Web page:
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Spring on the York College campus

Policy and History in York

By Corrine Longenbach '20
“The community stakeholders who watched our presentation were both engaged and took our research very seriously; I believe that was inextricably connected to the fulfillment we all felt upon the completion of the course.”
Corey Brooks works with students in office.
Associate Professor Corey Brooks (center) reviews a book in the York Historical Society’s collection with Danielle Gemperline ’20 (left) and Cody Little ’19 (right).

Associate Professor of History Corey Brooks’ Policy and History in York Class successfully demonstrates the relevancy of historical research. Students worked hard throughout the semester to understand the history of poverty in York so that they could present their findings to community leaders.

One of the main elements of the course was its focus on independent research that would eventually come together in the final presentation. Unlike professors in traditional classes, Brooks acted more as a mentor, giving advice and guidance, while still letting the students work through any challenges they faced. Students Danielle Gemper- line ’20 (York, PA) and Cody Little ’19 (Kulpmont, PA) both expressed how helpful Professor Brooks was throughout the semester. “The most helpful thing Dr. Brooks did for our class, was leave us to our own devices,” says Little.

In addition to giving students the opportunity to conduct important historical research, largely on their own, Policy and History in York al- lowed York College students to enact real change in the community. At the conclusion of the course, students presented their combined research detailing the history of poverty policy in York to local politicians and community leaders, including the city’s mayor and the city council president.

“Initially, the idea of presenting to community leaders was exciting yet a bit intimidating at the same time,” says Gemperline. However, as nervous as they were, their presentation became one of the most valuable experiences of the course, and one of the most successful. “The community stakeholders who watched our presentation were both engaged and took our research very seriously; I believe that was inextricably connected to the fulfillment we all felt upon the completion of the course,” notes Little.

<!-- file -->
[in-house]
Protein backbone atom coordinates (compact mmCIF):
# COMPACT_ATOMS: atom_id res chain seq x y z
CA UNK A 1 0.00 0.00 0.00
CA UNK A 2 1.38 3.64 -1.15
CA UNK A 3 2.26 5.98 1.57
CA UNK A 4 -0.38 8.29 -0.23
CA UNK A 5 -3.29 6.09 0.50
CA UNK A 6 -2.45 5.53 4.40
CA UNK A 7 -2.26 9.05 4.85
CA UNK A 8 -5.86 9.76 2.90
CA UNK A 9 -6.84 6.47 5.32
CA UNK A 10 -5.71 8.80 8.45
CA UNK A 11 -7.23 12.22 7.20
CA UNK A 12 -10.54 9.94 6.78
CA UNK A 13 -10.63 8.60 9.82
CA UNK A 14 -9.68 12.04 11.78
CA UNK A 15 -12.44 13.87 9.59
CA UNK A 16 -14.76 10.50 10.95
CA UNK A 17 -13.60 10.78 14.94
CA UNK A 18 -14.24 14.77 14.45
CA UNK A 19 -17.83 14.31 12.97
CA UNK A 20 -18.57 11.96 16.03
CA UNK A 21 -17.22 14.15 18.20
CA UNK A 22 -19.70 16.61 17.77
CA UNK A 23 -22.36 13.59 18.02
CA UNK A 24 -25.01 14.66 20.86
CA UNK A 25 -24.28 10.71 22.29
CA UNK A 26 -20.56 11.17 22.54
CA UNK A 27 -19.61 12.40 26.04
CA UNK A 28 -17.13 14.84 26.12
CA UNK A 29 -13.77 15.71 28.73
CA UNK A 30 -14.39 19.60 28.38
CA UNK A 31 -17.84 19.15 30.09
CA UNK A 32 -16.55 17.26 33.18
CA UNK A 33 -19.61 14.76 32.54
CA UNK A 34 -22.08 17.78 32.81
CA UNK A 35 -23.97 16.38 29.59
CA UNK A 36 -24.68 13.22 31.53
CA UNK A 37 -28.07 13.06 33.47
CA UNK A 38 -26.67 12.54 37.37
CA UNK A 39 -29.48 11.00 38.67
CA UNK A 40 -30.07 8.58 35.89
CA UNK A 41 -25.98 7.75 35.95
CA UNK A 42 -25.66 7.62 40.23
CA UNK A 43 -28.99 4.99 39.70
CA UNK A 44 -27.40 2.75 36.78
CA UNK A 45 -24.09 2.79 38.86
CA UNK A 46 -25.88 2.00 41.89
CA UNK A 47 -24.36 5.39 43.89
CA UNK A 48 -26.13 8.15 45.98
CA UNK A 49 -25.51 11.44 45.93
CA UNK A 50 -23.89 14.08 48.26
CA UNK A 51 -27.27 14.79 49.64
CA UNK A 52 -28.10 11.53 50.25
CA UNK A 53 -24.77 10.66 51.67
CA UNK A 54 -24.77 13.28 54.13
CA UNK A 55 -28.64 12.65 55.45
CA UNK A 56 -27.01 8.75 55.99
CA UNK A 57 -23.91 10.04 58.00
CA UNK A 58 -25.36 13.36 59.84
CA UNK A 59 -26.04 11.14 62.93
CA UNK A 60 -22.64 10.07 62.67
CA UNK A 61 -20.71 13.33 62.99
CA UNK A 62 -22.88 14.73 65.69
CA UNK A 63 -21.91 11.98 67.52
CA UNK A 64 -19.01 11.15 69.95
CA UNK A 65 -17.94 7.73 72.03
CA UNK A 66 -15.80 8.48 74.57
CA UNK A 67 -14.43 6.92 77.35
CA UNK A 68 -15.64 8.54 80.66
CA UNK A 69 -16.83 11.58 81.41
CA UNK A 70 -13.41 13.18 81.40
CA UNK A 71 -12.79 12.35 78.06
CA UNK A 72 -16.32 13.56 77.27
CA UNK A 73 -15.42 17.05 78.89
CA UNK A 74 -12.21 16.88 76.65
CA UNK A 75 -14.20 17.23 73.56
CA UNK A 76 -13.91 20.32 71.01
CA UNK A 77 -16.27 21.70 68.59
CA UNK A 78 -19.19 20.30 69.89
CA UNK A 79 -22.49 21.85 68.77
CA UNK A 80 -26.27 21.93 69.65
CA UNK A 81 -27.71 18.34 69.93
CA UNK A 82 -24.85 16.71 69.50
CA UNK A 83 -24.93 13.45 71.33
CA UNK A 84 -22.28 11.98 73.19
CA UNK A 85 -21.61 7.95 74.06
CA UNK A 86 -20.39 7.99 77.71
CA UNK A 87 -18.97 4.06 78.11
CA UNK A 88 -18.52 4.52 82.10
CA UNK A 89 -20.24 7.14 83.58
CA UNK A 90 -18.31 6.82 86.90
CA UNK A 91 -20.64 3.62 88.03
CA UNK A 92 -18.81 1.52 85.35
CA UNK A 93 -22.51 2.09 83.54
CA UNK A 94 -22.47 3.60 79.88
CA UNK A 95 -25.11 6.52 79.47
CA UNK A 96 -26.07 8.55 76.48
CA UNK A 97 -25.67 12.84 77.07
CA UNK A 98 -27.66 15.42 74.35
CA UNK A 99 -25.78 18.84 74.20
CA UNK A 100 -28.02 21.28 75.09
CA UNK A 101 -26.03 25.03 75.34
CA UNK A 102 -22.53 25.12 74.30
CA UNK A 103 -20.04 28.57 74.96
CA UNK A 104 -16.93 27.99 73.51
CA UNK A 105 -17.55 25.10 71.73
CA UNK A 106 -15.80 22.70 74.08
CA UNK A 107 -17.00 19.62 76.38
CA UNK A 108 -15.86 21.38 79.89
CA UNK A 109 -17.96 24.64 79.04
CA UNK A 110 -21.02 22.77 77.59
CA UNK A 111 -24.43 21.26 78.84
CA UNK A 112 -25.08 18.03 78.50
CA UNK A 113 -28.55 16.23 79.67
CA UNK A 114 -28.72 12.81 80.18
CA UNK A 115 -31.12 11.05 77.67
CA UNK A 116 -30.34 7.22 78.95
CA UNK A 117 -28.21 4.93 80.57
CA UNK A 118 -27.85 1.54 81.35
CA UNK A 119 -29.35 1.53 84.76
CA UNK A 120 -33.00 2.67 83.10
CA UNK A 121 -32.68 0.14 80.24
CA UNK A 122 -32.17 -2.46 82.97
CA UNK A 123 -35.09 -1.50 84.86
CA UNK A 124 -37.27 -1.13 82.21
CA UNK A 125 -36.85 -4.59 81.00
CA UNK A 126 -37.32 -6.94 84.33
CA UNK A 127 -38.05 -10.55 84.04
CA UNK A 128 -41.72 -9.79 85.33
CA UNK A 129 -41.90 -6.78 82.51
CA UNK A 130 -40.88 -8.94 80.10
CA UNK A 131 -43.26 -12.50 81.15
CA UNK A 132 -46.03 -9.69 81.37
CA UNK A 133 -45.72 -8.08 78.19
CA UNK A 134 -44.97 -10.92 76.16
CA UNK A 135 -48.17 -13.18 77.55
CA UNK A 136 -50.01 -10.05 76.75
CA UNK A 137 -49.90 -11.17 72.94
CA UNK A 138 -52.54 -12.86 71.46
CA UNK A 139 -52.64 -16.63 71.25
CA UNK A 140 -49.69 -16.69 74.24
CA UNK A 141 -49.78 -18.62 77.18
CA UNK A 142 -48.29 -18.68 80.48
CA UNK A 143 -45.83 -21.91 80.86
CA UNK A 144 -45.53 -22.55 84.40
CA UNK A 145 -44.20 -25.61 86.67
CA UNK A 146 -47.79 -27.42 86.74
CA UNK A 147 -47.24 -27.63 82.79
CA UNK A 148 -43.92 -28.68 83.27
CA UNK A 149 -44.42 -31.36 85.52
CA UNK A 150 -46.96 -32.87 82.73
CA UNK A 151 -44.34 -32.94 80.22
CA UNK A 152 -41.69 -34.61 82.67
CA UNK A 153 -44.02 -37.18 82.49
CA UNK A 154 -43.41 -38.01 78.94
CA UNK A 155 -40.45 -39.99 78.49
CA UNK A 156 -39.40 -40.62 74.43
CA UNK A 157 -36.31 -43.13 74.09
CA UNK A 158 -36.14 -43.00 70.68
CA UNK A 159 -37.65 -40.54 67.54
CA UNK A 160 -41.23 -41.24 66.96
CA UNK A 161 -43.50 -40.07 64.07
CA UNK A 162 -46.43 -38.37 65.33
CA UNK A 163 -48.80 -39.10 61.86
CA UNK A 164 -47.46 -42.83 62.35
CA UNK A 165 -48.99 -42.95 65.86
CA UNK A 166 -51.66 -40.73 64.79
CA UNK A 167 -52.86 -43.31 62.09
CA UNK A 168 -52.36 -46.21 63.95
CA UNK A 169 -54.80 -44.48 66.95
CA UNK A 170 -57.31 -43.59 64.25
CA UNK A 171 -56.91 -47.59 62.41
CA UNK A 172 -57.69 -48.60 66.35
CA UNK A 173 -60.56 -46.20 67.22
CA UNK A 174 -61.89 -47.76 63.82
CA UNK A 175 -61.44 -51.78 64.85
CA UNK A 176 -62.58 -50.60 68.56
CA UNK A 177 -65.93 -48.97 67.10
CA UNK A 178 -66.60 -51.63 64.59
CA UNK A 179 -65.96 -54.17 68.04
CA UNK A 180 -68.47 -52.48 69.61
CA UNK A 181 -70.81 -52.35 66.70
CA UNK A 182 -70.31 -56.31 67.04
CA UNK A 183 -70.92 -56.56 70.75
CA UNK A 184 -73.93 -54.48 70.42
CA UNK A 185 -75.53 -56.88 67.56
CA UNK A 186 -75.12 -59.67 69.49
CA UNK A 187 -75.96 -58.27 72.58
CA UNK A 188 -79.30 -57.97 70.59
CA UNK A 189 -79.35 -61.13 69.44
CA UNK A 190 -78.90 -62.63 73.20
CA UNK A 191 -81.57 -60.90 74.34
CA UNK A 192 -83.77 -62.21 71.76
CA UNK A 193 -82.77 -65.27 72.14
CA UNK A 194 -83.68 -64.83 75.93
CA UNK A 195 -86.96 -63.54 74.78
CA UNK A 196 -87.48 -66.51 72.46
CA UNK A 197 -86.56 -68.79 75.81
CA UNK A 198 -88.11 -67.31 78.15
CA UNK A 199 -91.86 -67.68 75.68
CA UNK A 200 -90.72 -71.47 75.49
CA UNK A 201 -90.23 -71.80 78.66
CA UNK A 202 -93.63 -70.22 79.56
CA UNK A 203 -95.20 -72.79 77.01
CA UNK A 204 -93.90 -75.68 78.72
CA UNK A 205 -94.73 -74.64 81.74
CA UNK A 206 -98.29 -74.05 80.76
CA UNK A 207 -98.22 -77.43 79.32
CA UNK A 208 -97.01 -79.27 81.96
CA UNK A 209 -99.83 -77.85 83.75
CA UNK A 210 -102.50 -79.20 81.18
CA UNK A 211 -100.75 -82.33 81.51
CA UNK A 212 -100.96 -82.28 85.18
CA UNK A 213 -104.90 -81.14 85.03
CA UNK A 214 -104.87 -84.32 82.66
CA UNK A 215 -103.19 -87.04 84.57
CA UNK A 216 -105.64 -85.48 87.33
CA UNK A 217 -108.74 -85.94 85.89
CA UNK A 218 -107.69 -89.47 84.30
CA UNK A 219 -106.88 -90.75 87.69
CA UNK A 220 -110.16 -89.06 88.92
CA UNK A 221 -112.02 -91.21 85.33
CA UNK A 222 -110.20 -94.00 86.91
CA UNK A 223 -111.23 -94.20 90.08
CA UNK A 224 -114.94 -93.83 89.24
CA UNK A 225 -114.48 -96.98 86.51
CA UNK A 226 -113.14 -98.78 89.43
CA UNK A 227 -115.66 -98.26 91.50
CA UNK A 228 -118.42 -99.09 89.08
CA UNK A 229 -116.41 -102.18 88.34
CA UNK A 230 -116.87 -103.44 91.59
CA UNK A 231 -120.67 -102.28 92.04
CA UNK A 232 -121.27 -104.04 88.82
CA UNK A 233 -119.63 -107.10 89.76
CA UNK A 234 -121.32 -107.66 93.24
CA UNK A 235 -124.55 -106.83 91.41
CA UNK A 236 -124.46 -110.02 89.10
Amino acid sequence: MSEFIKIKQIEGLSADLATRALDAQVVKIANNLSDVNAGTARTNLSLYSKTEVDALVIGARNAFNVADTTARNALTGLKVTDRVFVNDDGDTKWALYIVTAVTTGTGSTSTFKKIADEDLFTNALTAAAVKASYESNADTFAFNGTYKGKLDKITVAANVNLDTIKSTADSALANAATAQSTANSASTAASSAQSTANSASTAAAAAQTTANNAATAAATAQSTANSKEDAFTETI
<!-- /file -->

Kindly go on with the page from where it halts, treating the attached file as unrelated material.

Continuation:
York College’s commitment to combining student learning with community engagement is evident in Brooks’ new course. By analyzing poverty policy in York through a historical lens, students were able to influence policymakers’ perspectives and contribute to the betterment of the community. While challenging, students reflected on the class as an overall positive and rewarding experience; mostly because the purpose of their research was not for a grade, but rather to make a positive impact on the city.

Dominic DelliCarpini, PhD, Dean of York College’s Center for Community Engagement, says, “This course showed the ways that history continues to be relevant – not only in general terms, but for addressing current issues. Since the students researched the history of issues that still affect York, they have learned how looking deeply at the past can help them think about the present and the future.”

Brooks looks forward to repeating the course and continuing to bring other issues facing the York community to light through a historical lens.

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